Seattle Mayoral Candidate Mike McGinn A One Song Bird: Gut the Viaduct Plan – Editorial by Ricardo A. Guarnero

It appears that Seattle Mayoral Candidate, Mike McGinn has staked his campaign on one issue, gutting the viaduct tunnel plan carefully negotiated by all the relevant players.  If he wins, he has stated, he will view his victory as a mandate to undo the viaduct replacement plan.  In its stead, McGinn has promised more busses, sidewalks and bike paths.  As someone who regularly commutes on the viaduct it’s hard for me to see how more sidewalks and bikepaths is going to make my commute any easier.  Oh, yeah, and McGinn says he wants to use light rail to replace the viaduct.  Geez, I didn’t know that Sound Transit was planning a light rail leg for West Seattle and White Center.  Wait, there is no light rail leg for West Seattle.  So if McGinn is elected we can expect protracted delays on replacing the viaduct, procuring boatloads of money and the decade’s long process of what:  extending the light rail line to West Seattle.  No problema.  I’ll take the tunnel.  It’s clear that McGinn does not live in West Seattle nor does he use the viaduct to commute.

What is particularly disingenuous, is McGinn’s claim that the tunnel option was voted down by Seattle voters.  This is simply not true.  A tunnel option which would have meant tearing down the viaduct and digging up a tunnel was rejected.  The deep bore tunnel that is currently planned would leave the viaduct in place while the tunnel gets built, saving West Seattleites years of aggravating surface detours.  This option was negotiated because it provides the most mobility and least interference while it is getting built.  What McGinn is proposing would set us back a decade and have us revisit the viaduct replacement options once again.  Recall how all this useless process killed the monorail (we had to vote on it three times).  And in the meantime, we have to hope that a seismic event doesn’t make the whole thing hollow by bringing down the decrepit structure.  Busses, bikes and sidewalks, Oh My!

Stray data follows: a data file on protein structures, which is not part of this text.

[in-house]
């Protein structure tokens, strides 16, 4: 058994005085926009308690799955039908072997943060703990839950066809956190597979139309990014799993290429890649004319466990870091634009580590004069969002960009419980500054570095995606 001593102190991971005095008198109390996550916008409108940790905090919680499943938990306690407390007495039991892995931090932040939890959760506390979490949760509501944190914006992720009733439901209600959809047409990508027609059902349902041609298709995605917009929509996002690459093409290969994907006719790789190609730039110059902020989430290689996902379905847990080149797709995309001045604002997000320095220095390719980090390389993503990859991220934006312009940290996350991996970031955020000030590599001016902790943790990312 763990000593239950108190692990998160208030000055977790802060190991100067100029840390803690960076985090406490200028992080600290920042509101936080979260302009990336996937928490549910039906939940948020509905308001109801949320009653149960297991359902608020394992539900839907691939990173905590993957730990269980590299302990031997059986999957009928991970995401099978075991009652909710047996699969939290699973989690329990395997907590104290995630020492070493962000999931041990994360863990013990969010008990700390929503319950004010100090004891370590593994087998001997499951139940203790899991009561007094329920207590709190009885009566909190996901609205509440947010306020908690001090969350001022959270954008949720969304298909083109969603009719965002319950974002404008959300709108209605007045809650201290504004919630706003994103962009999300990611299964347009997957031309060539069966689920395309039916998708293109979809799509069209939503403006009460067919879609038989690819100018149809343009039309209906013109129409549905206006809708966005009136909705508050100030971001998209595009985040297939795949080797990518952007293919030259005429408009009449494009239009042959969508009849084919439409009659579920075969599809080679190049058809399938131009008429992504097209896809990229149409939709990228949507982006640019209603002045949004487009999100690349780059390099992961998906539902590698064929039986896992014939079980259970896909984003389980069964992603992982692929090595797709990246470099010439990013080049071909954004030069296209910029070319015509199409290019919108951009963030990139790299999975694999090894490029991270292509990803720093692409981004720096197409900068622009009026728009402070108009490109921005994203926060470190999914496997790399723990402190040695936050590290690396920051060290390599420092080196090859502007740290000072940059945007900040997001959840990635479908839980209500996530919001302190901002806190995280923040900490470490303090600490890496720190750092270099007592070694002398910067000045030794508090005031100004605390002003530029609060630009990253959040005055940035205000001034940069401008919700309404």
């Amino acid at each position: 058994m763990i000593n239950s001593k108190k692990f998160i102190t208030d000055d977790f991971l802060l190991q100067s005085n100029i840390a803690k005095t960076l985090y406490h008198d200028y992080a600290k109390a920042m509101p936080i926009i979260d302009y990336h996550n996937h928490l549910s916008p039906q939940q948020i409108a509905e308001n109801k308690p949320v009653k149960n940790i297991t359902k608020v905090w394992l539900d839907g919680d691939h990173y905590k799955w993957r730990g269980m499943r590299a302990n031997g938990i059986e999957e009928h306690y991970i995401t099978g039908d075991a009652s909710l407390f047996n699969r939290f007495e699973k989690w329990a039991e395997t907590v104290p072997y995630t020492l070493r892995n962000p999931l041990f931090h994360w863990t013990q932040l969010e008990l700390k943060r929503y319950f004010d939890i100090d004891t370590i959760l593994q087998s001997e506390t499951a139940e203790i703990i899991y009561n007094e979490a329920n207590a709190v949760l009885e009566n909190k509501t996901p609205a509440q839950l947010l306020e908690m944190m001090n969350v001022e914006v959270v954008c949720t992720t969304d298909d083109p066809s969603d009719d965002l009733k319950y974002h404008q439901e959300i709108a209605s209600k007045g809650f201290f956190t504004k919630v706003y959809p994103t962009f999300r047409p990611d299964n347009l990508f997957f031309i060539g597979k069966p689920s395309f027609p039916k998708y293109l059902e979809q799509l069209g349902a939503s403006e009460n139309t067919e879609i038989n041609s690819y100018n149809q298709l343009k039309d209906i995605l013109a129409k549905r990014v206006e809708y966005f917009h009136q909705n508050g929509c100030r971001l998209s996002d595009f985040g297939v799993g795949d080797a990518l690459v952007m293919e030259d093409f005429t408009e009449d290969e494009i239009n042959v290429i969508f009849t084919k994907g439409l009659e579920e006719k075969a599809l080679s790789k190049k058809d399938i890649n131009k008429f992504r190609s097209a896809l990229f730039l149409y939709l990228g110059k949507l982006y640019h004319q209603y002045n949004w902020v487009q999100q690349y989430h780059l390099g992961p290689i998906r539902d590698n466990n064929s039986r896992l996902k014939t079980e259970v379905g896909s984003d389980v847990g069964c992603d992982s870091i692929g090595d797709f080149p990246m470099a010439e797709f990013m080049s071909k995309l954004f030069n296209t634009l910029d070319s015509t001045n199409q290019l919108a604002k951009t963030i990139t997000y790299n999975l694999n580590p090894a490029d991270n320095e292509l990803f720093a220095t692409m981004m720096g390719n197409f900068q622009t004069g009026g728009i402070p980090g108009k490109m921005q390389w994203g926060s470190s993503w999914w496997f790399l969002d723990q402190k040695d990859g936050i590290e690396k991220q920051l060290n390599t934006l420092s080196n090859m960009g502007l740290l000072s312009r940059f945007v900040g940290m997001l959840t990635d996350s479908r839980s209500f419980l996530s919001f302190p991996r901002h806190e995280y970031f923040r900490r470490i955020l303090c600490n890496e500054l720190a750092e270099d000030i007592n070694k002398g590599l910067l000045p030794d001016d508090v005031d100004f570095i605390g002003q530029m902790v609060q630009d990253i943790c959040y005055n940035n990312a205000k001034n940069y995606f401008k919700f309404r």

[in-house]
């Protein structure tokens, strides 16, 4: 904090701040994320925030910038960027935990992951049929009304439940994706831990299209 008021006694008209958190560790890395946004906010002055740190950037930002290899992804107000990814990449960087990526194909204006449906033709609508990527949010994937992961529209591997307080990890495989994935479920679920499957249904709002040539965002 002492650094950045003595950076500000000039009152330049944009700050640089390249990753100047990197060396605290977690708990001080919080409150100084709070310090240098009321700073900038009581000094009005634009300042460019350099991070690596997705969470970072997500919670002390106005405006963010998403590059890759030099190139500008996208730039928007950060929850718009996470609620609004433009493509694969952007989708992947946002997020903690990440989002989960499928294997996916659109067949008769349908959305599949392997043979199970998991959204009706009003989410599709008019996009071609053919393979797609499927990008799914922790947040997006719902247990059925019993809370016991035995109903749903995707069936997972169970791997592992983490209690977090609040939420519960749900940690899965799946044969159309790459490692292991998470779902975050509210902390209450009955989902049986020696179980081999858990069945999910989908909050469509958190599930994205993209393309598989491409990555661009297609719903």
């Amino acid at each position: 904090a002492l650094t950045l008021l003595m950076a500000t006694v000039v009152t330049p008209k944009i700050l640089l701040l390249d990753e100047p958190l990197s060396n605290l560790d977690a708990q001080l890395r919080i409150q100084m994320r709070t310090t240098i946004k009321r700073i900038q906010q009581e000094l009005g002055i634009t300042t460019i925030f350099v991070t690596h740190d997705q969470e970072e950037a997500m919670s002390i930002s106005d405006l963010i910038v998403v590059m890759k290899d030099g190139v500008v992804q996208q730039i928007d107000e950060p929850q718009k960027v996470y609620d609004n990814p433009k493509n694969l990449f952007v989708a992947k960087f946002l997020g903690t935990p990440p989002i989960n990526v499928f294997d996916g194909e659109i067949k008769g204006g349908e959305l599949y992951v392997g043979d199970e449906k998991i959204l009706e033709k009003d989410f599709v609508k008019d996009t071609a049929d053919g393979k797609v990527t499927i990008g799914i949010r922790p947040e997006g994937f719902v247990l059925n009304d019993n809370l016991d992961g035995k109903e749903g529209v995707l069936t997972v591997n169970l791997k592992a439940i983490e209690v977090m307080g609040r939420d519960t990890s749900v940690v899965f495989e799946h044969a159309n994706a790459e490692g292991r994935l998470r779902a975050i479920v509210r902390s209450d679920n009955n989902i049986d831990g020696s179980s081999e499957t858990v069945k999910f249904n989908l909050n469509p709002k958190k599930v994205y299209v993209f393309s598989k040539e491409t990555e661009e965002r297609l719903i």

McGinn’s ill-defined plans for the viaduct are enough to nix the guy in my book.  Add to that, the fact that he has never held electoral office, that most of his policy positions lack any specificity and you have a feel-good kind of guy that you might pick for your soccer team, but not a mayor for a major city.  Seattle needs better.  I’m not crazy about Joe Mallahan, but he at least seems considerably more grounded on policies.  We have already had a couple of amateurs embarrass the City.  It’s time to let the grown ups proceed with real policies grounded in reality.

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11 Responses to “Seattle Mayoral Candidate Mike McGinn A One Song Bird: Gut the Viaduct Plan – Editorial by Ricardo A. Guarnero”

  1. I’m curious what you think of this new development, Ricardo. There is no mention of WC in the article but a possible rail line for West Seattle.